A recent rash of shootings and violent crimes in Washington, D.C. is leaving officials troubled and scrambling for answers, while transit crime rates and disturbing homicide data continue to rise across the city.
The District is off to a violent year, with over 50 confirmed homicides across the city. D.C. saw a staggering 53 percent spike in the murder rate in 2015, the highest rate in eight years. The alarming spike in homicides is spilling into 2016, tracking closely with last year’s figures.
On a recent violent Monday in May, police responded to five shooting incidents across the District within a four-hour period, which left two dead and city officials in shock. (RELATED: Officials ‘Horrified’ After Bloody Monday In DC Leaves Five Shot, Two Dead)
“We are just horrified by what we saw today,” Mayor Muriel Bowser said in a May press conference “It’s a level of violence that’s not acceptable in our city. And we are going to put every single resource – police and otherwise – to get rid of this violence.”
The District experienced a violent Memorial Day weekend due to a number of shootings, including one in a Metro station, that left three dead and six injured. In less than a three-hour time span Thursday night, four men were shot and another stabbed in three separate incidents, though none were fatal. (RELATED: Bloody Memorial Day Weekend Leaves Six Shot, Three Dead)
Residents across the city, particularly in wards troubled by rampant violence such as Wards 6 and 7, want answers from city leaders on the troubling trend and what they are doing to combat it. Advisory Neighborhood Commissioner Denise Krepp of the District’s Ward 6, is demanding answers after having Freedom of Information Act requests (FOIA) repeatedly ignored by the Department of Justice.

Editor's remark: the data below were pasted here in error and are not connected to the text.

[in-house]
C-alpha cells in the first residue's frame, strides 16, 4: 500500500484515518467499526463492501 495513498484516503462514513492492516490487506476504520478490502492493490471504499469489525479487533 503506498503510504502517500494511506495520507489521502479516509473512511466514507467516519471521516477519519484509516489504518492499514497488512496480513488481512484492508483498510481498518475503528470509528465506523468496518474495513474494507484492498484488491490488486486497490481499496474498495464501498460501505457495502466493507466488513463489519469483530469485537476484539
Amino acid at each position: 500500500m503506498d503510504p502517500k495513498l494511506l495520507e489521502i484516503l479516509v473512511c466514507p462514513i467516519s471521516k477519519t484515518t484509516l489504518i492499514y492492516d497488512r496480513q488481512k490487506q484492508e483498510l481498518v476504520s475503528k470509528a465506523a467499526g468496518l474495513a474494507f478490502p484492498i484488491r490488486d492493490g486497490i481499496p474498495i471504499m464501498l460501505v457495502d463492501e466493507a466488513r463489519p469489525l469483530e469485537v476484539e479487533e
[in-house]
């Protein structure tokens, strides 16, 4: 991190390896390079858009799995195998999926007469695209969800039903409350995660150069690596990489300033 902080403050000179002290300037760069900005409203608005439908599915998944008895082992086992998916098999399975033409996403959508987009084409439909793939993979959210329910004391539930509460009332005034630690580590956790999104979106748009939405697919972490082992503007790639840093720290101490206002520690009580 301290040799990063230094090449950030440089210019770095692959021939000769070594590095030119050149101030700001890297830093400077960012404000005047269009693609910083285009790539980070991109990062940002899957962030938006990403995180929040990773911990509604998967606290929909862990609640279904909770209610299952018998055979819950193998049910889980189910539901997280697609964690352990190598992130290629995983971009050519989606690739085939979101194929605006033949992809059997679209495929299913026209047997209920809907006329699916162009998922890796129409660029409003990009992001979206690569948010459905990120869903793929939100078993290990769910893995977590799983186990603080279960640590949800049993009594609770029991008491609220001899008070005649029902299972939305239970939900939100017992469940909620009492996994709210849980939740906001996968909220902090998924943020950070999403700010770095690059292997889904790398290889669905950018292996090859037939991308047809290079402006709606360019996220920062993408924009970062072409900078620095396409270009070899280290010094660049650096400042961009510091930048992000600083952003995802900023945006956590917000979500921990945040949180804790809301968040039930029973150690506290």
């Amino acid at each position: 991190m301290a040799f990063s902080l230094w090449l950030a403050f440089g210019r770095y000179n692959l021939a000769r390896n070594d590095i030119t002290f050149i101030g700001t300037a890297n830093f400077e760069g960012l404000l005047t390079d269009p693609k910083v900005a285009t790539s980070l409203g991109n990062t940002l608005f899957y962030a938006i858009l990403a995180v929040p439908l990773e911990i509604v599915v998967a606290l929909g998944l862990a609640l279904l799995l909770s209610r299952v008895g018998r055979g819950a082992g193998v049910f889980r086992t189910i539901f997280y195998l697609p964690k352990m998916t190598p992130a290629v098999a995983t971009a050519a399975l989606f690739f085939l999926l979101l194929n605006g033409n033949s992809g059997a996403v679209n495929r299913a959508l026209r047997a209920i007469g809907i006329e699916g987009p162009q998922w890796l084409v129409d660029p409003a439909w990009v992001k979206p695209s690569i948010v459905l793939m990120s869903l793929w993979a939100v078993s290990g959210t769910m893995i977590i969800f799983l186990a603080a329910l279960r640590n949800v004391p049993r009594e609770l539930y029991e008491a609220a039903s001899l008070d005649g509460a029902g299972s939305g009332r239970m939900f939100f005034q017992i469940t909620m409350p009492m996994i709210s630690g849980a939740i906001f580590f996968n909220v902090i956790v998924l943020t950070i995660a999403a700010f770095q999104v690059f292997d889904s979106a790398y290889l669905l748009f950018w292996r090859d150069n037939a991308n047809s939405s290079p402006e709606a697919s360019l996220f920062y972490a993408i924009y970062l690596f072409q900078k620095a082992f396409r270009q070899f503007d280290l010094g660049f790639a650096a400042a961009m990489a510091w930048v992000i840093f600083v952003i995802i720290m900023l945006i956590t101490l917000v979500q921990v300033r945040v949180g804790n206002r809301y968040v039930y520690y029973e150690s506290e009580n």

Krepp is trying to get statistics on how many arrests in the District resulted in officials following through with prosecutions. Residents in Krepp’s community feel the D.C. court system is a “revolving door of justice,” where repeat offenders are released back into neighborhoods, allowing violence to go unchecked. (RELATED: Spiraling Violence Leads DC Citizen To Sue DOJ)
“Sometimes, we just scratch our heads,” D.C. Police Chief Cathy Lanier told The Washington Post in May. “We feel like there’s a revolving door for violent offenders. It’s very frustrating for us because we see the victim, and we see the impact on the victim.”
Perhaps most alarming is the current situation in Ward 7, which is ravished by violence at an unprecedented level. Rattled residents in the ward are witnessing a tripling in the homicide rate compared to 2015, accounting for nearly half of all homicides in the District this year. Despite the rampant violence, the community is fearful to voice criticism of the crimes publicly.
“We need people to talk to us,” Lanier said in May. “There’s ways you can talk to us anonymously. The reason we’ve been able to take violent offenders off the streets so far and all the way up through today is because people talk to us.”
Former Mayor Vincent Gray, who is running to defeat Yvette Alexander for the Council seat in Ward 7, blasted Alexander over Twitter for failing to see the seriousness of the crime issue. Lanier says political campaign rhetoric does nothing to help the community and makes it less likely for informants to come forward and speak. (RELATED: Crime In The DC Metro System Sees Dramatic Year-Over-Year Spike)
“Politicians spinning about how it’s getting out of control shuts that down for me,” said Lanier.
Rampant crime is not just reserved for communities and neighborhoods in the District. D.C. Metro crime is up year-over-year by 10.1 percent, and is only increasing. Several grizzly crimes on the Metro this year stoked rider fears and led to an increased police presence at stations and more patrols. A 15-year-old was shot and killed on the platform of the Deanwood Metro station while on his way to get a haircut the day before Easter with his family.
“We’re not going to tolerate it,” Mayor Bowser said at the Deanwood Metro crime scene. “Anytime somebody comes on Metro property, we’re going to know who they are.”
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